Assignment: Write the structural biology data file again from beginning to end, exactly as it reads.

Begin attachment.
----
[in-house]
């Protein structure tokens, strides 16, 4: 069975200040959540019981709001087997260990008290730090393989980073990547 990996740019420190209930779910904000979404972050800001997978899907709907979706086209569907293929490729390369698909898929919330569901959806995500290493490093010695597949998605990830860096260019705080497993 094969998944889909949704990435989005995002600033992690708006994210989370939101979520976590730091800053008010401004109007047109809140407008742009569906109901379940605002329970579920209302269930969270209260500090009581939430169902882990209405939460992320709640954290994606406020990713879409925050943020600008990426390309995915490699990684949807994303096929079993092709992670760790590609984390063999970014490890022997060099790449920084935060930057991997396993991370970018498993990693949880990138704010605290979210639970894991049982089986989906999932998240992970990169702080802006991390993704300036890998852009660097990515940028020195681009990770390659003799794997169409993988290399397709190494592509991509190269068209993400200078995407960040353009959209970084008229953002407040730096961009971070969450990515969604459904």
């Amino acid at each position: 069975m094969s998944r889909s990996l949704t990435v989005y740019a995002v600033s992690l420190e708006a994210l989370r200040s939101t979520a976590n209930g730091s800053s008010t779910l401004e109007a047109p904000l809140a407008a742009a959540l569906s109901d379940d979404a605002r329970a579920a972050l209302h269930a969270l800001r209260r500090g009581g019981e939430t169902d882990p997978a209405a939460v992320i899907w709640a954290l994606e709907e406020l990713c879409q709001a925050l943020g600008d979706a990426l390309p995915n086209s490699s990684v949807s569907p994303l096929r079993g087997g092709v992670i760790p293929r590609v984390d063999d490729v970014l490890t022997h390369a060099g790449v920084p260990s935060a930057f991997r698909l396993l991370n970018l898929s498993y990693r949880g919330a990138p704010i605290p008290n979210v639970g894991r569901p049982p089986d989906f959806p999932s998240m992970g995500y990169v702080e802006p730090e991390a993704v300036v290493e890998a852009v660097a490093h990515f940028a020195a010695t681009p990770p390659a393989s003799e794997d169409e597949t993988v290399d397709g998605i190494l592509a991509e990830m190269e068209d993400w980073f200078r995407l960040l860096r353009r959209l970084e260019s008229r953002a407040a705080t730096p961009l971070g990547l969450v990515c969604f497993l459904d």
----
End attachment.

[in-house]
């Protein structure tokens, strides 16, 4: 069975200040959540019981709001087997260990008290730090393989980073990547 990996740019420190209930779910904000979404972050800001997978899907709907979706086209569907293929490729390369698909898929919330569901959806995500290493490093010695597949998605990830860096260019705080497993 094969998944889909949704990435989005995002600033992690708006994210989370939101979520976590730091800053008010401004109007047109809140407008742009569906109901379940605002329970579920209302269930969270209260500090009581939430169902882990209405939460992320709640954290994606406020990713879409925050943020600008990426390309995915490699990684949807994303096929079993092709992670760790590609984390063999970014490890022997060099790449920084935060930057991997396993991370970018498993990693949880990138704010605290979210639970894991049982089986989906999932998240992970990169702080802006991390993704300036890998852009660097990515940028020195681009990770390659003799794997169409993988290399397709190494592509991509190269068209993400200078995407960040353009959209970084008229953002407040730096961009971070969450990515969604459904």
């Amino acid at each position: 069975m094969s998944r889909s990996l949704t990435v989005y740019a995002v600033s992690l420190e708006a994210l989370r200040s939101t979520a976590n209930g730091s800053s008010t779910l401004e109007a047109p904000l809140a407008a742009a959540l569906s109901d379940d979404a605002r329970a579920a972050l209302h269930a969270l800001r209260r500090g009581g019981e939430t169902d882990p997978a209405a939460v992320i899907w709640a954290l994606e709907e406020l990713c879409q709001a925050l943020g600008d979706a990426l390309p995915n086209s490699s990684v949807s569907p994303l096929r079993g087997g092709v992670i760790p293929r590609v984390d063999d490729v970014l490890t022997h390369a060099g790449v920084p260990s935060a930057f991997r698909l396993l991370n970018l898929s498993y990693r949880g919330a990138p704010i605290p008290n979210v639970g894991r569901p049982p089986d989906f959806p999932s998240m992970g995500y990169v702080e802006p730090e991390a993704v300036v290493e890998a852009v660097a490093h990515f940028a020195a010695t681009p990770p390659a393989s003799e794997d169409e597949t993988v290399d397709g998605i190494l592509a991509e990830m190269e068209d993400w980073f200078r995407l960040l860096r353009r959209l970084e260019s008229r953002a407040a705080t730096p961009l971070g990547l969450v990515c969604f497993l459904d």